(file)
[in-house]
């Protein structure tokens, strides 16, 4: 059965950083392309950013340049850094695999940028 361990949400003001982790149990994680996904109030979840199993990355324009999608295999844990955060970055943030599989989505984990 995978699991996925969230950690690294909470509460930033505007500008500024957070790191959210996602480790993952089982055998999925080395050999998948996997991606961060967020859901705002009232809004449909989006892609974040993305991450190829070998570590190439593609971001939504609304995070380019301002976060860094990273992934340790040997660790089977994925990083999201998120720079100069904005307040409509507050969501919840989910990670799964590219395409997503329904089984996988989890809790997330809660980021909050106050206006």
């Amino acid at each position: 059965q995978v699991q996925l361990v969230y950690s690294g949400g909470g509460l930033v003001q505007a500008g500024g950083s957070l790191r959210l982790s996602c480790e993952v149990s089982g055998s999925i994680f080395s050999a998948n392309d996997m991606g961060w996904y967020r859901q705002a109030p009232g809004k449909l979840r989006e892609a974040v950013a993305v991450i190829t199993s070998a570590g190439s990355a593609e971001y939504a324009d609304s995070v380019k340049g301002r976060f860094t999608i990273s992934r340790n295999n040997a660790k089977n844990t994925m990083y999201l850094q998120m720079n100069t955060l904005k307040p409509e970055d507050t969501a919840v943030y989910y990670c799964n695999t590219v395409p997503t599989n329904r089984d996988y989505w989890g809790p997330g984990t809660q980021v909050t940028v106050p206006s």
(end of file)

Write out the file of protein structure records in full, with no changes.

[in-house]
């Protein structure tokens, strides 16, 4: 059965950083392309950013340049850094695999940028 361990949400003001982790149990994680996904109030979840199993990355324009999608295999844990955060970055943030599989989505984990 995978699991996925969230950690690294909470509460930033505007500008500024957070790191959210996602480790993952089982055998999925080395050999998948996997991606961060967020859901705002009232809004449909989006892609974040993305991450190829070998570590190439593609971001939504609304995070380019301002976060860094990273992934340790040997660790089977994925990083999201998120720079100069904005307040409509507050969501919840989910990670799964590219395409997503329904089984996988989890809790997330809660980021909050106050206006």
């Amino acid at each position: 059965q995978v699991q996925l361990v969230y950690s690294g949400g909470g509460l930033v003001q505007a500008g500024g950083s957070l790191r959210l982790s996602c480790e993952v149990s089982g055998s999925i994680f080395s050999a998948n392309d996997m991606g961060w996904y967020r859901q705002a109030p009232g809004k449909l979840r989006e892609a974040v950013a993305v991450i190829t199993s070998a570590g190439s990355a593609e971001y939504a324009d609304s995070v380019k340049g301002r976060f860094t999608i990273s992934r340790n295999n040997a660790k089977n844990t994925m990083y999201l850094q998120m720079n100069t955060l904005k307040p409509e970055d507050t969501a919840v943030y989910y990670c799964n695999t590219v395409p997503t599989n329904r089984d996988y989505w989890g809790p997330g984990t809660q980021v909050t940028v106050p206006s």